Hey again! Currently my Archive project seems to be headed somewhere. While I am not signed of just yet I feel I have a more understandable research question. My Goal is to understand how Science Fiction film uses dream like sequences in order to discuss philosophical views on reality and perception. Some things I have to clarify beforehand is the differences within simulation, dreaming and how they relate. My research will eventually show that in Sci-Fi film there are examples of characters who suffer from a limited perception of reality due to simulation and dreaming.

The five featured films that will serve as my primary source will be “Avatar”, “The Matrix”, “Inception”, ”The Lathe of Heaven” and “Terminator 2 Judgment Day”. These films all show examples of dream sequences and dream like sequences involving simulation. The first part of this research project will involve a lot of research of my secondary sources, primarily “Dream, Vision or Fantasy?” and “Dreams on Film: The Cinematic Struggle between Art and Science. Jefferson”.  While studying I hope to further my understanding on how these films use visual and sound elements to juxtapose different parts of the film. I plan on researching the undertones and metaphorical use of these specific scenes in order to better understand what is being conveyed.

The second part of my film involves using all of my research in order to better understand many terms like vision, dreams, simulation, reality, and images and begin understanding why humans suffer from having a limited perception of reality. I will connect my finding to my featured primary sources in order to understand how they connect to the many philosophical questions on what it means to be alive, simulated whether its false or real. After this part of my project I and any viewer should have an understanding on how science fiction features the many philosophical issues of reality perception.

Work Cited

Avatar. Dir. James Cameron. Twentieth Century Fox Home Entertainment, 2010.

Inception. Dir. Christopher Nolan. Warner Home Video, 2010. Film.

Matrix. Dir. Lana Wachowski and Lilly Wachowski. Warner Home Video, 1999. Film.

Terminator 2 Judgment Day. Dir. James Cameron. 1991. Film.

The Lathe of Heaven. Prod. Fred Barzyk and David R. Loxton. PBS, 1980.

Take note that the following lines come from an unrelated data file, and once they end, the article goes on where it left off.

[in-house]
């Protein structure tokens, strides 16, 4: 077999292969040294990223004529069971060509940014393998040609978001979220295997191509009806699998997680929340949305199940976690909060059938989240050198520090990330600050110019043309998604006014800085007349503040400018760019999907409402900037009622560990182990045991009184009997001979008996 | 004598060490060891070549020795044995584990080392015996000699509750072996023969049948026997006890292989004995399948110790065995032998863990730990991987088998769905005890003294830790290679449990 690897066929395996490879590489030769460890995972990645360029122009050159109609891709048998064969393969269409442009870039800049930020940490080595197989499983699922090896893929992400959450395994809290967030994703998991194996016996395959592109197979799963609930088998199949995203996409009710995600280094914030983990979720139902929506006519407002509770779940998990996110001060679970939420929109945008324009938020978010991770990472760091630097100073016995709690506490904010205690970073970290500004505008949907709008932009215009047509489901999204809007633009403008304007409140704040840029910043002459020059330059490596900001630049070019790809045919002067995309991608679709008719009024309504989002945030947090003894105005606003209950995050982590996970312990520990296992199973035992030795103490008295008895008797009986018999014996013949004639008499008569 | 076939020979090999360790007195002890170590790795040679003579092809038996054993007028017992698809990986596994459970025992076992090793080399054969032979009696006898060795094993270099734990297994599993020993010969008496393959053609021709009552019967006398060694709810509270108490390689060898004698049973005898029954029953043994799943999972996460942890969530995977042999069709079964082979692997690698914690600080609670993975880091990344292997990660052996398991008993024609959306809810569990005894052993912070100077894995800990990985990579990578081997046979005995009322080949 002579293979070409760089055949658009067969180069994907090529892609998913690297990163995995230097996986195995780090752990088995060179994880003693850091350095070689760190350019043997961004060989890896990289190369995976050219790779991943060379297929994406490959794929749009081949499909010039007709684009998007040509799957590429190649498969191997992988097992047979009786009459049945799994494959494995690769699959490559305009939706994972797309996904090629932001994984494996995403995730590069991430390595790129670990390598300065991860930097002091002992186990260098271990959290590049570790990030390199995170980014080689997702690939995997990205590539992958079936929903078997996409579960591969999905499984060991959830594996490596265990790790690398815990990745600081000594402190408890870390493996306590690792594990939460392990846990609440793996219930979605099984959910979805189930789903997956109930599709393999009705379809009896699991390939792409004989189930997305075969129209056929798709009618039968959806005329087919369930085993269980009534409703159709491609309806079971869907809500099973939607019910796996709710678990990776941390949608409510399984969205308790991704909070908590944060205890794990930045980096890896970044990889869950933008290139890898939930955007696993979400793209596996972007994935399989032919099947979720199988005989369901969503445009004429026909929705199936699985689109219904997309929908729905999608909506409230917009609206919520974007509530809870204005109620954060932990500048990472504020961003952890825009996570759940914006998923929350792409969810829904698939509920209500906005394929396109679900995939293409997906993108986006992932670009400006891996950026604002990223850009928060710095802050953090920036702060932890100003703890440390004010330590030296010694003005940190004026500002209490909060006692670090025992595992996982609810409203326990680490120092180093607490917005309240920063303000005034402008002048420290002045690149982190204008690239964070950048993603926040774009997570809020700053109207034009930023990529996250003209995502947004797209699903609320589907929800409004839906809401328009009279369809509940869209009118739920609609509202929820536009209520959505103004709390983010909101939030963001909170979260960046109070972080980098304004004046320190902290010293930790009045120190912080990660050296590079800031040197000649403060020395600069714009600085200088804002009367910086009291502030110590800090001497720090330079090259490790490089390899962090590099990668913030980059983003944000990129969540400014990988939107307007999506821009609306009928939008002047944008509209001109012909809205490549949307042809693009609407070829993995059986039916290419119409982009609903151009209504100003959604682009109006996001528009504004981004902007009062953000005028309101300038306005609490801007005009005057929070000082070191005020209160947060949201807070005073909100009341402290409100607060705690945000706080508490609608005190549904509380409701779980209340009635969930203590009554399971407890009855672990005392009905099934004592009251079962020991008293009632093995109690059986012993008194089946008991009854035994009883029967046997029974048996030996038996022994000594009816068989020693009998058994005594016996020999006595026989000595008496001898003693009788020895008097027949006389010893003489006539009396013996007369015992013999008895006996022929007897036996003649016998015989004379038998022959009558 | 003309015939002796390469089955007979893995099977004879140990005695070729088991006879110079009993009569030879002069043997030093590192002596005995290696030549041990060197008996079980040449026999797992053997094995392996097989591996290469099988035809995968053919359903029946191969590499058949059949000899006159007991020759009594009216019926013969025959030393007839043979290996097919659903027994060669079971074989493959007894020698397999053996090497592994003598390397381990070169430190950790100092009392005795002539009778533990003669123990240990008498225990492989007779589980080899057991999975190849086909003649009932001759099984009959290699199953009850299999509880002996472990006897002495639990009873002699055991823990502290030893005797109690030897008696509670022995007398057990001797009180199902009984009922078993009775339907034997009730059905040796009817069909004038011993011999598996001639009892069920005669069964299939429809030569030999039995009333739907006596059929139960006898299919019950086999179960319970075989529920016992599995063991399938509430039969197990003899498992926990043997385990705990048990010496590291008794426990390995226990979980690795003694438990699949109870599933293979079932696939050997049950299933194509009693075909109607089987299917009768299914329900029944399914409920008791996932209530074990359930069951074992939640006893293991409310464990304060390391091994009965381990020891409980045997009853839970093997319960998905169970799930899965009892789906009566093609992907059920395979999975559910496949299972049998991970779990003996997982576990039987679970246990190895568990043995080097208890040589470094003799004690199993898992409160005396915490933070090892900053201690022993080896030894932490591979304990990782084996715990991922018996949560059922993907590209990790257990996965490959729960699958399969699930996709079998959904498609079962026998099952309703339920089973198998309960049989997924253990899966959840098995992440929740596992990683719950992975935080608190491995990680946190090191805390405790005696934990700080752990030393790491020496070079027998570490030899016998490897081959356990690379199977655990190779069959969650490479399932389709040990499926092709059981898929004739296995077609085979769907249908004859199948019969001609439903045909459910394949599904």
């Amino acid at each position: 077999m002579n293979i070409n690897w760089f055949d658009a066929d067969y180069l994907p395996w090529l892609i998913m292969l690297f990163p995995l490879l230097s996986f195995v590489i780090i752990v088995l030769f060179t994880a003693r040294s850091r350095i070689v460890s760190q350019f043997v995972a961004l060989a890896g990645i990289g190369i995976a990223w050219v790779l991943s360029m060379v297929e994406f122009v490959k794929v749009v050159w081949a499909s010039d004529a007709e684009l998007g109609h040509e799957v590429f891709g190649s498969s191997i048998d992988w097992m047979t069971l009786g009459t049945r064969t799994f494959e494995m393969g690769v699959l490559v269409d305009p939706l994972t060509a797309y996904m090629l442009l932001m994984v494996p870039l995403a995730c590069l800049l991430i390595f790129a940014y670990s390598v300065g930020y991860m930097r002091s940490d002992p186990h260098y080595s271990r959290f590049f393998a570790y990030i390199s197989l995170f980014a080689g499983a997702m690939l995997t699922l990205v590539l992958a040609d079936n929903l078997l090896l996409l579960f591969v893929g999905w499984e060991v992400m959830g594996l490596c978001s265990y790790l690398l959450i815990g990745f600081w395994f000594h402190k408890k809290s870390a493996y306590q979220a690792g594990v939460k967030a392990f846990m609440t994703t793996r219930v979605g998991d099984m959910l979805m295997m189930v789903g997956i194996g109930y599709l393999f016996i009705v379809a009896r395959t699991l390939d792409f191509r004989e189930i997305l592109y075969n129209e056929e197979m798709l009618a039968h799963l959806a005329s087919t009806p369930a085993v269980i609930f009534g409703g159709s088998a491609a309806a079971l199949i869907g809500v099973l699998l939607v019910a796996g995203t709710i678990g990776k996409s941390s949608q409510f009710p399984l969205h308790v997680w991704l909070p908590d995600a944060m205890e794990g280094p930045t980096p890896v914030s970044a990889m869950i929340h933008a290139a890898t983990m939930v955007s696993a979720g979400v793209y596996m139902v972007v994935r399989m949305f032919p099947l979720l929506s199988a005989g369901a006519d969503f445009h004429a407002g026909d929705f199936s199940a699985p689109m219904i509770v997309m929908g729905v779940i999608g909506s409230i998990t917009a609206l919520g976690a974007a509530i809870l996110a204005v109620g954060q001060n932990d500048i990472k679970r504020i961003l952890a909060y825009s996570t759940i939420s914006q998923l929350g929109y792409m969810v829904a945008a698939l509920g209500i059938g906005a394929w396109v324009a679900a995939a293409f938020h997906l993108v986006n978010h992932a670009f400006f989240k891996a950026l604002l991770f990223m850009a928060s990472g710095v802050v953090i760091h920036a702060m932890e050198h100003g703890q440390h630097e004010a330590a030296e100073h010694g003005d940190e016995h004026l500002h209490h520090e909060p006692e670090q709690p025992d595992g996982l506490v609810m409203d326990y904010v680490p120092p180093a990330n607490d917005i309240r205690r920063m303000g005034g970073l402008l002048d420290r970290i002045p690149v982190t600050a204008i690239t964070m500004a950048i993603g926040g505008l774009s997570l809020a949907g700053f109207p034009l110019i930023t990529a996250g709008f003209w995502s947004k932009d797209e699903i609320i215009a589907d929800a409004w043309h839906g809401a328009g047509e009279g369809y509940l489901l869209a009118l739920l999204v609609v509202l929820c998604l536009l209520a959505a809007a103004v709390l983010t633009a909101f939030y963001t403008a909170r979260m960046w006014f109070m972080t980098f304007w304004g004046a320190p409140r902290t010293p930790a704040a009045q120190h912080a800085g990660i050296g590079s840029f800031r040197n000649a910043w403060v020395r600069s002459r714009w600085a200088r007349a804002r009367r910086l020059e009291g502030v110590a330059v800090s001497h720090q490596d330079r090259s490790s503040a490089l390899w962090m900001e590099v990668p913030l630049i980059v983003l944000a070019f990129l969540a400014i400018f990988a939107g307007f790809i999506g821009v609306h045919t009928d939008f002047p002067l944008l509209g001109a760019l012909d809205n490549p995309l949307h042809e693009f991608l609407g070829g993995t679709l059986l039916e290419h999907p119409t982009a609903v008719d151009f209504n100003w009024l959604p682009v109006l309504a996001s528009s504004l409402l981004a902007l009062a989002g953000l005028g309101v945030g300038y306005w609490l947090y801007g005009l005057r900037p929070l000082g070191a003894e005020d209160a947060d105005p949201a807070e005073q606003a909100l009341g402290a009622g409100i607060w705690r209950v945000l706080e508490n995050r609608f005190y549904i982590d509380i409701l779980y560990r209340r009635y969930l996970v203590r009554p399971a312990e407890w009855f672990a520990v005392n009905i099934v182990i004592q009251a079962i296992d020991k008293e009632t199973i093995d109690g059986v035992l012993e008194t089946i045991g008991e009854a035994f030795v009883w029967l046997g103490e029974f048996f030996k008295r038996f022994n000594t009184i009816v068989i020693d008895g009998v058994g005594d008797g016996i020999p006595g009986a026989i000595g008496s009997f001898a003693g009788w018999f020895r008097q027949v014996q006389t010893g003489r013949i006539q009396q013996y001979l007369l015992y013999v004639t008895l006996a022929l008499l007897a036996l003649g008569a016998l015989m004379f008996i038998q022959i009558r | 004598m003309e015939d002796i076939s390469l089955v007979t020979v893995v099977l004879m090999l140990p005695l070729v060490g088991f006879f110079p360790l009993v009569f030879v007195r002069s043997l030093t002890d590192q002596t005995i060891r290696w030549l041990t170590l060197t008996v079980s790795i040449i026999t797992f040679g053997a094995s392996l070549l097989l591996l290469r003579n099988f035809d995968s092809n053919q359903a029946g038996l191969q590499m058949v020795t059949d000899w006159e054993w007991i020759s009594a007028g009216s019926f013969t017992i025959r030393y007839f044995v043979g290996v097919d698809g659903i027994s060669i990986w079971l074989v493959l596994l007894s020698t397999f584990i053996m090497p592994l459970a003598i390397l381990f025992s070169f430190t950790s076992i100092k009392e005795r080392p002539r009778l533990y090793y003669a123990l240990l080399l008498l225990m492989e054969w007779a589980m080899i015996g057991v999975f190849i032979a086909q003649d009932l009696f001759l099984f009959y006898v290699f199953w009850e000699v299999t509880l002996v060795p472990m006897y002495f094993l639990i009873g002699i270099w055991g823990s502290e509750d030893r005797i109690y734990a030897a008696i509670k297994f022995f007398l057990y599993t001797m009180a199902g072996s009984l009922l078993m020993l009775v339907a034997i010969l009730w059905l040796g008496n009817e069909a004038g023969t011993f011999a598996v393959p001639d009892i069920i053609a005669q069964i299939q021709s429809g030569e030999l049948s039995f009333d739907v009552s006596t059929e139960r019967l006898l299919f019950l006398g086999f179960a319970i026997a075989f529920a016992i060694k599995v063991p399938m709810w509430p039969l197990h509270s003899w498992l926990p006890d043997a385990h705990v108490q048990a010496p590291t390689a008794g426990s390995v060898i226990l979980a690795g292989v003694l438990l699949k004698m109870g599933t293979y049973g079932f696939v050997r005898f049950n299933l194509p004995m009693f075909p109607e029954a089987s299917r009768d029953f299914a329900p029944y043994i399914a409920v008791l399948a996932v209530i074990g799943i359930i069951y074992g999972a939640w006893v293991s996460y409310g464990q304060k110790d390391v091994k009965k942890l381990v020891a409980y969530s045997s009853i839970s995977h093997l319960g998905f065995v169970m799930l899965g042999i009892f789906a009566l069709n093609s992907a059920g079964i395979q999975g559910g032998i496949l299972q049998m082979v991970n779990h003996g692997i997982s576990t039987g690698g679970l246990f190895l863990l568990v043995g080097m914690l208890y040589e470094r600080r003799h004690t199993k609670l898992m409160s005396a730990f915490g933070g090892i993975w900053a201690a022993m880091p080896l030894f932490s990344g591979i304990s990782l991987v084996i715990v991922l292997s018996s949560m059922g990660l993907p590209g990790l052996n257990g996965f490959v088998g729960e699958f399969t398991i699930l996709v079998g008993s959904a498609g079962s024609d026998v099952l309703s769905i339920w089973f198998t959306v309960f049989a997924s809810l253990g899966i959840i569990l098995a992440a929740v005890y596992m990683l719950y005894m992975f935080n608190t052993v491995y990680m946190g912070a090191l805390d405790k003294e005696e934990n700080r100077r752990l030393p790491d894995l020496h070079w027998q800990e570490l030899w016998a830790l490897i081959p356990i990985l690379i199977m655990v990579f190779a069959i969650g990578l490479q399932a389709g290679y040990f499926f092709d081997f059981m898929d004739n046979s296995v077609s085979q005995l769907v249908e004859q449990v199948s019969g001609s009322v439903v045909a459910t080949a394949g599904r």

These will all be my primary sources for when looking into what I want to   research specifically. They are all Science Fiction films, and hold many scenes  with dream sequences.

Rabin, Staton. “Dream, Vision, or Fantasy?” Script Magazine. Scriptmag.com, 7 March 2012. Web.

This is an article from script magazine. the writer Staton Rabin has allot of experience working for Warner brothers and other big producing companys, she also has a good understanding on how dream sequences work in scripts.

She closely analyzes the tropes of Dreams, Visions and fantasy, which helps me find the distinction between those two. My project looks at allot of dream sequences, but not every example shown is an actual dream, therefore I must     first begin understanding the different types of dreams in films. Staton also explain the roles many of these dreams have in order to look at how they affect a     films narrative.

Baudrillard, Jean, and Arthur B. Evans. “Simulacra and Science Fiction (Simulacres Et Science-fiction).” JSTOR.org. N.p., Nov. 1991. Web.

In this article found it informs us on the many definitions involved with Simulacra and or simulation. The article makes the connections to dreaming, simulation and      Cyber perception.

This article can further my understanding on how science fiction explores perception of reality. But instead of only focusing on the dreamer, it takes a more philosophical role explaining the perspective of just being alive, and the purposes of simulation.

Bukatman, Scott. Terminal Identity: The Virtual Subject in Postmodern Science Fiction. Durham: Duke UP, 1993. Print.

This book explores many concepts of science fiction, it goes into different movies, settings and characteristics. There is an emphasis in the book describing the perspective of cyborgs, robots and cyberspace.

This book can help me broaden my horizon in perspective so that I’m not focusing entirely on the dreaming aspect, but also how dreaming is a form of living and experiencing.

Schneider, Susan. Science Fiction and Philosophy: From Time Travel to Superintelligence. Chichester, U.K.: Wiley-Blackwell, 2009. Print.

This book here goes into the many details of philosophical connections on understanding reality through science fiction. While reading the table of content you see that the author has made many connections to Cartesian theory and the metaphysics.

This book can further strengthen my arguments when I try to understand how sci-fi is a modern day retelling of many philosophical ideas.

Grimshaw, Mark. The Oxford Handbook of Virtuality. Oxford: Oxford UP, 2014. Print.

This book takes on the approach of trying to decipher what it means to live inside of another realty. It touches upon philosophical views while making its own claims, for example in some paragraphs it argues how living in a virtual reality can be viewed as the same as living outside in a normal realm.

This book here will help me further my argument of having a limited perception of reality and how characters in sci-fi cope with it.

Halpern, Leslie. Dreams on Film: The Cinematic Struggle between Art and Science. Jefferson, NC: McFarland, 2003. Print

This book makes many claims on a variety of Science fiction films, showing interesting points in the narrative and characterization of various films.

This book will allow me to observe various films and how they are analyzed allowing me to do more precise research, also some of my primary sources are briefly mentioned giving me more insight.